The design was translated by Colin Shulver at Solution Studios into three oversized maquettes, which were used as reference by the DN team to build the digital model. From there, the animators developed a library of keyframed crawling, walking and flying motion cycles. Those could be plugged into animation scenes. Double Negative also wrote Swarm — a particle-based procedural animation system in Maya — for shots of the swarming fairies. Butler explained: “with Swarm we can draw motion curves or paths and the particles will fly along those curves — and they’re smart enough to know when they’ve hit another character or a surface to land on. Depending on what they intercept, they switch modes, going from a flying cycle to a crawling or biting cycle.”
In another interview, Butler elaborated further: “The animators would keyframe a number of guide creatures for the technical directors to follow. The TDs would then implement Double Negative’s proprietary swarm tool to create a particle simulation. This sim would form the basis of the speed and direction of the creatures. Animation cycles and behaviors were sampled and combined to create the creature’s actual motion. Many iterations were needed at the start of production to find the behaviors that worked best.” Another tool, Director, allowed swarms of creatures to be created without overloading the computers: fairies could be laid into the scenes in foreground, midground and background layers.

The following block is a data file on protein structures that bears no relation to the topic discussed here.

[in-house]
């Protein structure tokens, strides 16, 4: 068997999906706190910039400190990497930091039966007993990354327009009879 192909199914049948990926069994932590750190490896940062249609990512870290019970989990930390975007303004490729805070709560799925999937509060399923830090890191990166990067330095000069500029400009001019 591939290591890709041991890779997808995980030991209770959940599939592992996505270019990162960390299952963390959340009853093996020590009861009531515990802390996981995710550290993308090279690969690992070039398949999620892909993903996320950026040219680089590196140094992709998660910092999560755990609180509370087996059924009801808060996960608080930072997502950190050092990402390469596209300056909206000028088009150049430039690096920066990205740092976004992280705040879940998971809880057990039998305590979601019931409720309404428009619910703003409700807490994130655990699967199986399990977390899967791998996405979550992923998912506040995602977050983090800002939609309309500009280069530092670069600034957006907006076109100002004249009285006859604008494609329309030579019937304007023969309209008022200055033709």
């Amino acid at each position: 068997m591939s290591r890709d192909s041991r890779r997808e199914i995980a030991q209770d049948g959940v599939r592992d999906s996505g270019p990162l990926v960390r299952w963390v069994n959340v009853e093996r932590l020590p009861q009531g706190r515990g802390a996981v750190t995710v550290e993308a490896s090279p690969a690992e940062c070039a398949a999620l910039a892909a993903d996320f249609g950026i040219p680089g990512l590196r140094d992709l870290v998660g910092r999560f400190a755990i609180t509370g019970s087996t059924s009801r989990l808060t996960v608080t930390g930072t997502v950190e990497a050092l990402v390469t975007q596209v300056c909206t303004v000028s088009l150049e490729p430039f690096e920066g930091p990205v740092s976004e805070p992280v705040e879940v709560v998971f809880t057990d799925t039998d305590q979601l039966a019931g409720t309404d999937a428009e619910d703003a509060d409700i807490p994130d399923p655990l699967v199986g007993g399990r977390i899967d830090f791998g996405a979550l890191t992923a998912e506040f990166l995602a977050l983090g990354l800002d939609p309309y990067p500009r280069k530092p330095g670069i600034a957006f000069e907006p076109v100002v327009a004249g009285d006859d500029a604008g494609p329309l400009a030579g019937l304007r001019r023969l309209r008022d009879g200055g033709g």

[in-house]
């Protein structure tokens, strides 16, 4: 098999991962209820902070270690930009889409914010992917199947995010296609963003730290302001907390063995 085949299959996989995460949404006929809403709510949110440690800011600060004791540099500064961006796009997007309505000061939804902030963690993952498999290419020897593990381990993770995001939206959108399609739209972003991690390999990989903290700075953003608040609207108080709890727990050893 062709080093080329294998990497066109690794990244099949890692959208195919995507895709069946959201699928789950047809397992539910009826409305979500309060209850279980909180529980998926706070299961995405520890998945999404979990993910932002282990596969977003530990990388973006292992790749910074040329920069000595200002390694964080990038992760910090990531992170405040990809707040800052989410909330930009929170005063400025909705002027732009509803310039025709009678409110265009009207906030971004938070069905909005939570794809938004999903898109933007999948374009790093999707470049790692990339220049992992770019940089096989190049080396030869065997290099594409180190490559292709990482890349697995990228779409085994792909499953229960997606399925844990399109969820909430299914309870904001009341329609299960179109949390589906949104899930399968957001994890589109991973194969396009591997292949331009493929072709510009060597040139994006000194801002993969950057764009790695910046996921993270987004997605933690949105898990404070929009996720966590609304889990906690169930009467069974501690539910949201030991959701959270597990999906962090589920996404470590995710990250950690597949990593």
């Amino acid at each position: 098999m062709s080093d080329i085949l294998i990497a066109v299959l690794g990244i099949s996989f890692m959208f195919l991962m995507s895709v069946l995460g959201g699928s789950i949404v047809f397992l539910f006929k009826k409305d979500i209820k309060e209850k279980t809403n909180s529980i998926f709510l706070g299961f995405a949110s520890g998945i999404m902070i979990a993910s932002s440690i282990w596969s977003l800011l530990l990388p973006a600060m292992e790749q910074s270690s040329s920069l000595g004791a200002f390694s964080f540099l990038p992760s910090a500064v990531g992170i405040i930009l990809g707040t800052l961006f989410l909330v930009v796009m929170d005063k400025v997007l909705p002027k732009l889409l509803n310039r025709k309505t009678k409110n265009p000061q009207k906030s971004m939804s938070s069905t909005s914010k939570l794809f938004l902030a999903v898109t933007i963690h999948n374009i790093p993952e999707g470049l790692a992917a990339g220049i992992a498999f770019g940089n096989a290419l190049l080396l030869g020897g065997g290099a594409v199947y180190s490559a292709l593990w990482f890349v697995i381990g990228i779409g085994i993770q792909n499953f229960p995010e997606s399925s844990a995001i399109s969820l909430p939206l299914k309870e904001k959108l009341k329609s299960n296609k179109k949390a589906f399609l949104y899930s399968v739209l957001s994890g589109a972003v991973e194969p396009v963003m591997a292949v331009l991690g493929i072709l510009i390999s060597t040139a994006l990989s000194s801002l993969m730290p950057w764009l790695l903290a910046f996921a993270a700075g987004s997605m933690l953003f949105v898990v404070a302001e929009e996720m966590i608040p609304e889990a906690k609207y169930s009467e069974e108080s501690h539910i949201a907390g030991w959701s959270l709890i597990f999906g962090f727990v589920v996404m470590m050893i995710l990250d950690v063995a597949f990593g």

The Chamberlain that stops Prince Nuada from entering the royal chamber was another Spectral Motion creation, designed by Chet Zar and played by Doug Jones. The artist was given absolute freedom in designing the character, with the only guideline that it would have to be a ‘hybrid make-up’ — an expedient Del Toro had used on Pan’s Labyrinth — where the top of the head was an animatronic element, but the mouth would be the performer’s, covered in make-up blending with the rest of the head.